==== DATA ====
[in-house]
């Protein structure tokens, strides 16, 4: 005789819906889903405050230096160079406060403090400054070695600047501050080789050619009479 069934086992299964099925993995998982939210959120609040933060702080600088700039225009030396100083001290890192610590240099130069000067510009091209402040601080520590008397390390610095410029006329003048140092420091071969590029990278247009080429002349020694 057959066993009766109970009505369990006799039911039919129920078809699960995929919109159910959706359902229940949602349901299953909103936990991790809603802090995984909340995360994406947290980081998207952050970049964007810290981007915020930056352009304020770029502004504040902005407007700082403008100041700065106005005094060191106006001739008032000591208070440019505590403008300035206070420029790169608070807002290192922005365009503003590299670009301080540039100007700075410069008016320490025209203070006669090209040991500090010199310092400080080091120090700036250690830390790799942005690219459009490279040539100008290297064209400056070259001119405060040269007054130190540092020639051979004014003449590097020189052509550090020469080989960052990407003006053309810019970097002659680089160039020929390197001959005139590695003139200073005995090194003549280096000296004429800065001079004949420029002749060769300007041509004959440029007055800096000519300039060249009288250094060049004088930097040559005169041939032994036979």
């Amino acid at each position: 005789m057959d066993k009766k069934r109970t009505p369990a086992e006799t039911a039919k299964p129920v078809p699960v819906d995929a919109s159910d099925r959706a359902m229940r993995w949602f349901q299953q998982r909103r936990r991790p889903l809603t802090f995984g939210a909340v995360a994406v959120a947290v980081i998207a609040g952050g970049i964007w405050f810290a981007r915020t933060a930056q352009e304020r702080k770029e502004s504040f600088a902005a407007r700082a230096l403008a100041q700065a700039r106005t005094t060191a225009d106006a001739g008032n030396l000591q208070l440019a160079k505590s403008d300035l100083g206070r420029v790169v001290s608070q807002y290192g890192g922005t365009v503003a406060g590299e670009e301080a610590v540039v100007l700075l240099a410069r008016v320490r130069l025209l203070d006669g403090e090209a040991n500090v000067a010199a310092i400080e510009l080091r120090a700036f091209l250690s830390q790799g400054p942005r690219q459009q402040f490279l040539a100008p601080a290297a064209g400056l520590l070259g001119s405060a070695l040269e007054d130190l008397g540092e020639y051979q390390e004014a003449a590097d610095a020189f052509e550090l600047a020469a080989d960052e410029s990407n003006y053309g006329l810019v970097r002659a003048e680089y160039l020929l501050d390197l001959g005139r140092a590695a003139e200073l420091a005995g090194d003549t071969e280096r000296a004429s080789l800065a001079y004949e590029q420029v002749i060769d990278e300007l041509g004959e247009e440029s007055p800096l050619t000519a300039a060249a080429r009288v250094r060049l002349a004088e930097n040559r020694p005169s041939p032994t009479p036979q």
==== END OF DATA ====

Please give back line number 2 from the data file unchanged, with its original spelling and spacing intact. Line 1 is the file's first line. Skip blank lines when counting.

């Protein structure tokens, strides 16, 4: 005789819906889903405050230096160079406060403090400054070695600047501050080789050619009479 069934086992299964099925993995998982939210959120609040933060702080600088700039225009030396100083001290890192610590240099130069000067510009091209402040601080520590008397390390610095410029006329003048140092420091071969590029990278247009080429002349020694 057959066993009766109970009505369990006799039911039919129920078809699960995929919109159910959706359902229940949602349901299953909103936990991790809603802090995984909340995360994406947290980081998207952050970049964007810290981007915020930056352009304020770029502004504040902005407007700082403008100041700065106005005094060191106006001739008032000591208070440019505590403008300035206070420029790169608070807002290192922005365009503003590299670009301080540039100007700075410069008016320490025209203070006669090209040991500090010199310092400080080091120090700036250690830390790799942005690219459009490279040539100008290297064209400056070259001119405060040269007054130190540092020639051979004014003449590097020189052509550090020469080989960052990407003006053309810019970097002659680089160039020929390197001959005139590695003139200073005995090194003549280096000296004429800065001079004949420029002749060769300007041509004959440029007055800096000519300039060249009288250094060049004088930097040559005169041939032994036979």